DON BELONG AND THE ILOCANO BIBLE

DON BELONG AND THE ILOCANO BIBLE

 How  Did the Bible Become Ilocano?

20aug2009Posted by nasugbu_batangas in Aug 20,2009 Bible History, Ilocano Bible

Now that we are celebrating the 100th year of the Ilocano Bible, have you ever wondered how did the Holy Bible find its way to the Philippines and was translated into our beautiful language? Have you ever thought what sacrifices those translators made so that we can read this super-book in the language that is closest to our hearts?

Of course, many of us know that the original languages of our Holy Scriptures are HebrewGreek and Aramaic. And unless you know these languages, chances are, the Bible that you use is a translation. Of course, our beloved Ilocano Bible is also a translation of the Scriptures that were written in these ancient languages.

The first major translation of the Holy Scriptures is when the Jews in the diaspora decided to make a Koine Greek Translation of the Old Testament. During the 3rd Century Common Era (C.E.), most of the Jews in the diaspora were no longer using Hebrew as a medium of communication. Although the priest still uses Biblical Hebrew in worship services until now, many of the Jews understood very little of this language, just enough for the requirements of the liturgy.

Because of this, some 70 scholars (others say 72) translated the Pentateuch into Koine Greek, the lingua franca during that time. Popularly known as the Greek Septuagint (from the Greek = Septuaginta [seventy]), this edition remains to be one of the most authoritative translations of the holy Bible. Even now, this edition is still used as the base language of the Roman Catholic Church when translating the part of the Bible called the Deuterocanonicals. In fact, even the United Bible Societies (UBS) uses this version when they are asked to translate this part of the Bible. And even though the other parts of the Old Testament was translated from the original Hebrew, the Roman Catholics still uses the Septuagint as to counter-check those passages that are hard to translate.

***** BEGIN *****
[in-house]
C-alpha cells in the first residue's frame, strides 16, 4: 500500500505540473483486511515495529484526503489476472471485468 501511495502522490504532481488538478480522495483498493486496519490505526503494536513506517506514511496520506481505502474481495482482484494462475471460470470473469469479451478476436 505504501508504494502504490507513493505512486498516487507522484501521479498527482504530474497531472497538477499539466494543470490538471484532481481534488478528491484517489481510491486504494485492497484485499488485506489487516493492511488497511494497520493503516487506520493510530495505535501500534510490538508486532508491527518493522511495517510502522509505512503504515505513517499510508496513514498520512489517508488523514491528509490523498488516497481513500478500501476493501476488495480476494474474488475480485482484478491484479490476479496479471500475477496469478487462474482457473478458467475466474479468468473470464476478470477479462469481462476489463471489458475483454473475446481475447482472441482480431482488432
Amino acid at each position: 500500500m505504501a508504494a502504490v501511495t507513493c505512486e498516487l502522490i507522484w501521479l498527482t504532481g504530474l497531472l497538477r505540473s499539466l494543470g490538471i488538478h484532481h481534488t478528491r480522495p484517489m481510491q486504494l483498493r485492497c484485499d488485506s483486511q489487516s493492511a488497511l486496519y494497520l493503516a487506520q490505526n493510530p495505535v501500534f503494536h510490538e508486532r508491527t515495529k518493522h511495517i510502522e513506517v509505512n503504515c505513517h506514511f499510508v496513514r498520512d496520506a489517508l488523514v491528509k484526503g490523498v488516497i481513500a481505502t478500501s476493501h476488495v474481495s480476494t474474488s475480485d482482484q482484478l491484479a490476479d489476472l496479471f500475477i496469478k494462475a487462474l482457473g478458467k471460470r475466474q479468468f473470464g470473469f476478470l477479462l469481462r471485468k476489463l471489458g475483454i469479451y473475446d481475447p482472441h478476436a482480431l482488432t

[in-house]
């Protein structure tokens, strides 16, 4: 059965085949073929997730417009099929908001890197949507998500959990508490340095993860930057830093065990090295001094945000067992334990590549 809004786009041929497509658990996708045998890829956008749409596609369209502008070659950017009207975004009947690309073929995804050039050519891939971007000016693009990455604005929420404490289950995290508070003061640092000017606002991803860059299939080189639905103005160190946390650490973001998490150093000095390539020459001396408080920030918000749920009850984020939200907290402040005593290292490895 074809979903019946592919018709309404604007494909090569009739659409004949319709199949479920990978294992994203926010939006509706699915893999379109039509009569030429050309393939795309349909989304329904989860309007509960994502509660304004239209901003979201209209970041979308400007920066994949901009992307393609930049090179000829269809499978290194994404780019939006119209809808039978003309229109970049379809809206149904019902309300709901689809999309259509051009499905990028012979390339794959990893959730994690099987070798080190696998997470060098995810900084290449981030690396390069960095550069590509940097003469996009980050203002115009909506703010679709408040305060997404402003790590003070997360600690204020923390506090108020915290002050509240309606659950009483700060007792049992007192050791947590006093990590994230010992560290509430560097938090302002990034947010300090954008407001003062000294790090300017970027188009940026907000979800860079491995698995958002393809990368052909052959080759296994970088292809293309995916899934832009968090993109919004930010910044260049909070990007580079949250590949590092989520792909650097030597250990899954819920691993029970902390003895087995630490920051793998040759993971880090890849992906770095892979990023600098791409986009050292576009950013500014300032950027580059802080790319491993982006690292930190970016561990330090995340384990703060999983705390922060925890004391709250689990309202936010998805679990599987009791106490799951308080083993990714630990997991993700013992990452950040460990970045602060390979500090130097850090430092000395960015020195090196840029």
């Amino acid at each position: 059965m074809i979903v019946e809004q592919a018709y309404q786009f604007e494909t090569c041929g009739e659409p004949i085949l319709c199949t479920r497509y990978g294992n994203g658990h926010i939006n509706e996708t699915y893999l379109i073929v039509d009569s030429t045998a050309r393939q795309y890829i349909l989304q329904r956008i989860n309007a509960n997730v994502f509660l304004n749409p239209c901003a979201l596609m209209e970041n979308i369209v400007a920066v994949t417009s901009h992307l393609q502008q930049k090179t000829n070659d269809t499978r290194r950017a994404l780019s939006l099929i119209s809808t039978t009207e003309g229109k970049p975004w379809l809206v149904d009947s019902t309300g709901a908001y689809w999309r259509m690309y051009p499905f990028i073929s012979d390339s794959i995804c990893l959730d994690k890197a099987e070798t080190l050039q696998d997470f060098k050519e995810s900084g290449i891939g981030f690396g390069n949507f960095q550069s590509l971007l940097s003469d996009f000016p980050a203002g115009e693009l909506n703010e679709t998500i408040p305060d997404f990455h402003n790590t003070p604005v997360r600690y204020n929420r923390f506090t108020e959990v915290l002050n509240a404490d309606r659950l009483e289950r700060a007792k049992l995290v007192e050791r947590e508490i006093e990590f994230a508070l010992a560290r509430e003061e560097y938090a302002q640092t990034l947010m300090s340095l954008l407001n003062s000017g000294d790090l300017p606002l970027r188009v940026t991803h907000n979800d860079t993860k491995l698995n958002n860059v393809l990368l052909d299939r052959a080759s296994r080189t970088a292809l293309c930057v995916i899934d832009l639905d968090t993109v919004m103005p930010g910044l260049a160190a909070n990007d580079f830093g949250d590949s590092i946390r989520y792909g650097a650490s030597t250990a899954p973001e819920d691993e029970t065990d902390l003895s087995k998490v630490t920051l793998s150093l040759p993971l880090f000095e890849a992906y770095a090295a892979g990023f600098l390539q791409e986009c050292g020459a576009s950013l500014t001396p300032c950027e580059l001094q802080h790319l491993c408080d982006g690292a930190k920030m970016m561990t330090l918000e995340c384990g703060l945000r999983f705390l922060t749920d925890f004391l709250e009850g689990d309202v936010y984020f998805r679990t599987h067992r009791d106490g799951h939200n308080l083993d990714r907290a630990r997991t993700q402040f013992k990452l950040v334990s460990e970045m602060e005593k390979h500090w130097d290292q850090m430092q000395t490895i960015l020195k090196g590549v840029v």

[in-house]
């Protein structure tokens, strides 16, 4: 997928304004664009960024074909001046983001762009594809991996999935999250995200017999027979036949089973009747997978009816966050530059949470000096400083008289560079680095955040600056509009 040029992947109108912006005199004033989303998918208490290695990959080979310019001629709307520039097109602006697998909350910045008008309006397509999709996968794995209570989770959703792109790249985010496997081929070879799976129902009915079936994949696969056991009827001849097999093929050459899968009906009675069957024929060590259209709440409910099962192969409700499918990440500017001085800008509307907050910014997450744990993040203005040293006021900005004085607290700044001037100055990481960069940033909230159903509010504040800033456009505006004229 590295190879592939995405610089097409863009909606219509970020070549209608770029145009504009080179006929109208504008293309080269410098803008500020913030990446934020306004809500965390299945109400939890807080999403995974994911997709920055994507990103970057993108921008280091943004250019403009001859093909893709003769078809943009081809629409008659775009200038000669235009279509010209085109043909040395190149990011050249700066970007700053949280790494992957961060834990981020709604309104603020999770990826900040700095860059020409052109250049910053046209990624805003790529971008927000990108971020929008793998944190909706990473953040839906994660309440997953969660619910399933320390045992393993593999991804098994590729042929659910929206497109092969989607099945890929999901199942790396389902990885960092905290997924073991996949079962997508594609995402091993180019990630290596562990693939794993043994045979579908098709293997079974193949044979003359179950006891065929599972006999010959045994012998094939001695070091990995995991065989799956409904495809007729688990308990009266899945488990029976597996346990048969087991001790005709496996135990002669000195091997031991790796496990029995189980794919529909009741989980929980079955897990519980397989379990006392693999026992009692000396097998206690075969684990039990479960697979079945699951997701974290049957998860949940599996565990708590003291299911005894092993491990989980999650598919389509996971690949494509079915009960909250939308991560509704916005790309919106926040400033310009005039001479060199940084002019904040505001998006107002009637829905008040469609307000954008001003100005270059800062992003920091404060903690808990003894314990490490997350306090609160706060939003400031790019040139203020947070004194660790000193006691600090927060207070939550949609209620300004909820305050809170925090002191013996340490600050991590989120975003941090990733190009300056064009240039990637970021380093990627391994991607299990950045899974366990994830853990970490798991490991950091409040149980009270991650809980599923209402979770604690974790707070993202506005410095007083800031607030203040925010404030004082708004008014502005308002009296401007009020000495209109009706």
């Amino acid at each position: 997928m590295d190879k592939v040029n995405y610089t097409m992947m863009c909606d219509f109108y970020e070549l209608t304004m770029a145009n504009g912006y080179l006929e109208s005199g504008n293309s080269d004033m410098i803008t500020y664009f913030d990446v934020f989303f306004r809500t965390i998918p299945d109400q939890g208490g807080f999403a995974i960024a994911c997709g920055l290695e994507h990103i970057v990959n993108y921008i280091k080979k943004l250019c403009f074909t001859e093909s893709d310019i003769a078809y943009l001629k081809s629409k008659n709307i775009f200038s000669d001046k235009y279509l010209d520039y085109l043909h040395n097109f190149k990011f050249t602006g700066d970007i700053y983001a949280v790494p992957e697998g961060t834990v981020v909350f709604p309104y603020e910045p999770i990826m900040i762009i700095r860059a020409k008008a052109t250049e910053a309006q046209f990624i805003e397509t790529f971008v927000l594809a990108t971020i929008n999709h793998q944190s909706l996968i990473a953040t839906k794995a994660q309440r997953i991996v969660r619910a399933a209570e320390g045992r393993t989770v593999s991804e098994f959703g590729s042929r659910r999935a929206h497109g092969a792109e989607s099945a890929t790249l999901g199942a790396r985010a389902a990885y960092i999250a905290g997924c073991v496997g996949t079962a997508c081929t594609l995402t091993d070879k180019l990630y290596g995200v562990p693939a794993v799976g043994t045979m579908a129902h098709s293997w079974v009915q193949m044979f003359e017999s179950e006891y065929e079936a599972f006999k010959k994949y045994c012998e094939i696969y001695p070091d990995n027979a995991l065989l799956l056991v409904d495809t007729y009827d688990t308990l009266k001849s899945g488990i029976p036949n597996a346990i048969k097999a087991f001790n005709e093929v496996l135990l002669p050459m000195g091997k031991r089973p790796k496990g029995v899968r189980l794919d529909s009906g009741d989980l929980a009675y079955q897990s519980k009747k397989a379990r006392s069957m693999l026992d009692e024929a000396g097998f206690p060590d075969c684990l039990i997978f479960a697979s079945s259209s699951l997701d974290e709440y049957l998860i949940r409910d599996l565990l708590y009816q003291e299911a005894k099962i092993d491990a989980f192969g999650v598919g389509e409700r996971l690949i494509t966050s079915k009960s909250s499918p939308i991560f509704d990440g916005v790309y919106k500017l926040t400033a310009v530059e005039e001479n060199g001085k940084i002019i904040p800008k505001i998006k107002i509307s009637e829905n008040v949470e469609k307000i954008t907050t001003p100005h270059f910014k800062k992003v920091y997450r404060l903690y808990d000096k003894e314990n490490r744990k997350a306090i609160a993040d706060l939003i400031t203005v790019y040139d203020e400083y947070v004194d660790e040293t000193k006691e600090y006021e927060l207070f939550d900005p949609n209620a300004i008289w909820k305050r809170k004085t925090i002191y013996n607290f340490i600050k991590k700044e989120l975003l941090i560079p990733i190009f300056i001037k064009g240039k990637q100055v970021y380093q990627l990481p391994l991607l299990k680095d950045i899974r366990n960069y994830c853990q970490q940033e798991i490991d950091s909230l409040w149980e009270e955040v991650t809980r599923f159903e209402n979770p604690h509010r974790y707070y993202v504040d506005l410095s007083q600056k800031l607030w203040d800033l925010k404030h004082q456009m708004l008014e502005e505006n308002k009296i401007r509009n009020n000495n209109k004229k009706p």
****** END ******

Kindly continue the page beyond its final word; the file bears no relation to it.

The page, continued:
Greek Septuagint

As Christianity became a state religion under the Holy Roman Empire, th lingua franca of the Christians gradually changed from Greek to Latin (the language of the Empire).  Thus,  a new translation was needed to be undertaken so that theScriptures could be proclaimed in the language that is understood by the people (See, from the very start, they wanted us to understand the Bible). And in 382 CE,Pope Damasus

I commissioned Jerome to translateboth the Old and New Testaments in Latin. Collectively known as the Vulgata Latina, this translation of the Holy Bible has become the most important translation of the Holy Scriptures for the Roman Catholic Church.  Together with the Greek Septuagint, this version is always being consulted by the Roman Catholics when they encounter difficult passages. This version of the Holy Bible is the one that made its way to the Philippines through the missionaries that were sent into the country by Spain.